About My Health Careers Internship MedBlogs Contact us
Medindia LOGIN REGISTER
Advertisement

Parent-child Communication Can Protect Children Against Harmful Behaviors

by Sushma Rao on May 4, 2018 at 12:40 PM
Font : A-A+

 Parent-child Communication Can Protect Children Against Harmful Behaviors

Parents who have greater communication with their children during their early adolescence, are less prone to unhealthy habits like harmful alcohol use and binge eating when they get to adulthood, reveals a new study in Biological Psychiatry.

The 14-year study, which followed participants from 11 to 25 years old, identified that the extent of communication between parents and children promotes the development of a brain network involved in the processing of rewards and other stimuli that, in turn, protects against the overconsumption of food, alcohol and drugs. In this way, robust parent-child communication has an impact on health behaviors in adulthood.

Advertisement


"It might mean that social interactions actually influence the wiring patterns of the brain in the teenage years," said John Krystal, MD, Editor of Biological Psychiatry. "It points to an important potential role of family interactions in brain development and the emergence of maladaptive behaviors in adulthood," he added.

The study, led by Christopher Holmes, PhD and colleagues from the University of Georgia's Center for Family Research, focused on rural African Americans, an understudied population that may be disproportionately at risk for these harmful health behaviors in young adulthood. In 2001, the research team began a longitudinal study involving rural African American families with a child 11 years of age. Between the ages of 11 and 13 years, participants reported on interactions with their parents, including the frequency of discussions and arguing.
Advertisement

When the participants reached 25 years of age, a subsample of 91 participants was recruited from the larger study to take part in a neuroimaging session that measured brain activity using functional magnetic resonance imaging (fMRI). Specifically, the researchers used fMRI to study a network of brain connections called the anterior salience network (ASN). The participants also answered questions about harmful alcohol use and emotional eating at age 25.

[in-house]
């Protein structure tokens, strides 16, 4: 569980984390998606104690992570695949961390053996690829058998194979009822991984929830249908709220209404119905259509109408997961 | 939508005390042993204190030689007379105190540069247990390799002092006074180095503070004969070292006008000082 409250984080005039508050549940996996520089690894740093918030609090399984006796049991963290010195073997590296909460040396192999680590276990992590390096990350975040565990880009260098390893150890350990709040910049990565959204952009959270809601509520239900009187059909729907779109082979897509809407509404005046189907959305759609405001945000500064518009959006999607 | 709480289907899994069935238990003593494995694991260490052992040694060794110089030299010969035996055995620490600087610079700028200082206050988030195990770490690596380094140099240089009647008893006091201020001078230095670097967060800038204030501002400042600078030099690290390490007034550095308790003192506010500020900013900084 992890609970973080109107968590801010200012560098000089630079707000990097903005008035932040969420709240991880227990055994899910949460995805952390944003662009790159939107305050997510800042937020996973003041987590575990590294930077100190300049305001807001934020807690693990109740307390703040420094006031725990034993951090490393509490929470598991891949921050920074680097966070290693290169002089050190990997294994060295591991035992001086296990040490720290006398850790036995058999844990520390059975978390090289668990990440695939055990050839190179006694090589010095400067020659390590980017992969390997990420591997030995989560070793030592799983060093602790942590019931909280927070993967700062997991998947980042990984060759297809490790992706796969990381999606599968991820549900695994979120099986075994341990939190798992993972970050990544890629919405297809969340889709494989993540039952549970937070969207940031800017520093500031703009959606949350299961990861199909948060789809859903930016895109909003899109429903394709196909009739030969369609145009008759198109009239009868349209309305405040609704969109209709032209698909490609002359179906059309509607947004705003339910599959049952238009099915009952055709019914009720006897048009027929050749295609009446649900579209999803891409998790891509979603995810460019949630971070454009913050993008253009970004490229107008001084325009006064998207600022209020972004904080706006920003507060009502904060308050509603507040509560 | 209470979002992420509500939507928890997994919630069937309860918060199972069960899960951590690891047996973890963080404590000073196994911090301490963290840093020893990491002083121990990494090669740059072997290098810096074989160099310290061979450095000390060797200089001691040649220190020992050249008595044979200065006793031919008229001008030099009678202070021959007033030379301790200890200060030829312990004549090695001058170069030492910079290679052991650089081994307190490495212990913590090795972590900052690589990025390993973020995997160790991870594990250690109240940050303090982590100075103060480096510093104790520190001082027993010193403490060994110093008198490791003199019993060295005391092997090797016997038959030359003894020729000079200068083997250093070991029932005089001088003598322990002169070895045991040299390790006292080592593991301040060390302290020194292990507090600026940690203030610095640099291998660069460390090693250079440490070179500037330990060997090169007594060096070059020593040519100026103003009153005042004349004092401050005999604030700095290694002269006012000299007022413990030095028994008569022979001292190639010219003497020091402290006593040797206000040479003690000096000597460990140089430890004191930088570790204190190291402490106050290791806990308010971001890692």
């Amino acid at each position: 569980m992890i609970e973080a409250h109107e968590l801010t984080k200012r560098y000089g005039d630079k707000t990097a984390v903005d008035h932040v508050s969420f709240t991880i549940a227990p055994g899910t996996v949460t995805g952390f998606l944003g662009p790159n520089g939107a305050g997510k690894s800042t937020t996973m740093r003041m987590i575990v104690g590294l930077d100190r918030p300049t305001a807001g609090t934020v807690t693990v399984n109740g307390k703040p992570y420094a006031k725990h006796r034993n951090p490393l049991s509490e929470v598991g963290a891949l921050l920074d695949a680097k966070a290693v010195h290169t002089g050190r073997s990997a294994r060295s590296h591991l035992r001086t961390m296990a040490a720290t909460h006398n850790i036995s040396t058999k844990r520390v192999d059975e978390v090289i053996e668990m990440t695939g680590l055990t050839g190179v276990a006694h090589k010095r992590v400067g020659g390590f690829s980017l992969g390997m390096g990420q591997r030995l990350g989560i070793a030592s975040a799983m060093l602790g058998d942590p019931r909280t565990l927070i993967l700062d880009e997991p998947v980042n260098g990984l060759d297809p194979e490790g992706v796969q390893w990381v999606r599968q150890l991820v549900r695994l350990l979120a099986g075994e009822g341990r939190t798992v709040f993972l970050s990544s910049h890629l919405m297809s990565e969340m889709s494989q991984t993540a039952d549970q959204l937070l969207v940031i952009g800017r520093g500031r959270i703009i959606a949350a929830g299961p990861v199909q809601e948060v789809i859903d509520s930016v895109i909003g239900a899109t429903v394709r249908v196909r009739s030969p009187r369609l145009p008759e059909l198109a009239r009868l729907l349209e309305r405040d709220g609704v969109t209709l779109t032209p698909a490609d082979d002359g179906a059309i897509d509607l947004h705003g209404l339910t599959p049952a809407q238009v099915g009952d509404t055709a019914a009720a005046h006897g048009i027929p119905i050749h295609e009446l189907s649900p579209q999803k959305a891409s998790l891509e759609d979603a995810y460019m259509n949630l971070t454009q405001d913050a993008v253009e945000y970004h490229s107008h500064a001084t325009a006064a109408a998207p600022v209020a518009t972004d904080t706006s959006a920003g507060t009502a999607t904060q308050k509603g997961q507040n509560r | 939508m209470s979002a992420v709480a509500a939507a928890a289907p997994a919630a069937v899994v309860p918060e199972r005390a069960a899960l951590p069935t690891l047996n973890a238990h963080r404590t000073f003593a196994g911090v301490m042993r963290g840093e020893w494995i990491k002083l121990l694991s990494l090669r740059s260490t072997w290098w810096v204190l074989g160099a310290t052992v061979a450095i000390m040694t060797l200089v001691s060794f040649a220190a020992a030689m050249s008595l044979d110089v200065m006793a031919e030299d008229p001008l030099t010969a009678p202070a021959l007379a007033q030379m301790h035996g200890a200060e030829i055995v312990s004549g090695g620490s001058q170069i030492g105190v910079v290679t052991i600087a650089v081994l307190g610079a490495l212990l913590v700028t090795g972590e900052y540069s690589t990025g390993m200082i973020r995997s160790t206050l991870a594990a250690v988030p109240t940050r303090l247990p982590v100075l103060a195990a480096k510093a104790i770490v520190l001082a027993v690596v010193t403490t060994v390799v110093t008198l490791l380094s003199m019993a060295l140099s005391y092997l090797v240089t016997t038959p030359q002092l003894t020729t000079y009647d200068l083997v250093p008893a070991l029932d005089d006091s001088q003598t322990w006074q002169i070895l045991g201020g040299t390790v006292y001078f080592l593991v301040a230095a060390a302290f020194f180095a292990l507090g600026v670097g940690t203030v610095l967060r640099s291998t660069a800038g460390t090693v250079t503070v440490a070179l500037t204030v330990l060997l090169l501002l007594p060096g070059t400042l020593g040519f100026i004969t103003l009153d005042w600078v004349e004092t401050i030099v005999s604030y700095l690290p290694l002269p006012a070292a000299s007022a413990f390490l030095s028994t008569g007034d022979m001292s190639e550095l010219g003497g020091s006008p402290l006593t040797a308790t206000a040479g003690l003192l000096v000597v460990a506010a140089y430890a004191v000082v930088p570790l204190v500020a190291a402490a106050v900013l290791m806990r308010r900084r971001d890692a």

Greater parent-child communication in early adolescence predicted greater connectivity of the ASN at age 25, supporting the idea that high-quality parenting is important for long-term brain development. Greater ASN connectivity was, in turn, associated with lower harmful alcohol use and emotional eating at age 25. The findings point to the ASN as a brain mechanism for how parenting in childhood affects health behaviors in early adulthood.

"These findings highlight the value of prevention and intervention efforts targeting parenting skills in childhood as a means to foster long-term, adaptive neurocognitive development," said Allen Barton, PhD, corresponding author of the study.



Source: Eurekalert
Advertisement

Advertisement
News A-Z
A B C D E F G H I J K L M N O P Q R S T U V W X Y Z
Advertisement
News Category
What's New on Medindia
International Day of Persons with Disabilities 2021 - Fighting for Rights in the Post-COVID Era
Effect of Blood Group Type on COVID-19 Risk and Severity
Woman with Rare Spinal Cord Defect from Birth Sues Doctor
View all

Medindia Newsletters Subscribe to our Free Newsletters!
Terms & Conditions and Privacy Policy.

More News on:
Height and Weight-Kids 

Recommended Reading
Concussion in Pre-Schoolers Can Alter Parent-Child Relationships
A new study reveals the adverse effects of mild traumatic brain injury (mTBI) on the quality ......
Family Support Buffers the Physiological Effects of Racial Discrimination in Teens
African American adolescents who experience high levels of racial discrimination show cellular wear ...
Children Growing Up in Solo Mother Families are Well Adjusted and Develop Well
Children of single women are generally well adjusted, with positive feelings about family life, ......
Parents can Help Prevent Child Bullying, Research Finds
Parents can play an important role in preventing their children from becoming bullies, ......

Disclaimer - All information and content on this site are for information and educational purposes only. The information should not be used for either diagnosis or treatment or both for any health related problem or disease. Always seek the advice of a qualified physician for medical diagnosis and treatment. Full Disclaimer

© All Rights Reserved 1997 - 2021

This site uses cookies to deliver our services. By using our site, you acknowledge that you have read and understand our Cookie Policy, Privacy Policy, and our Terms of Use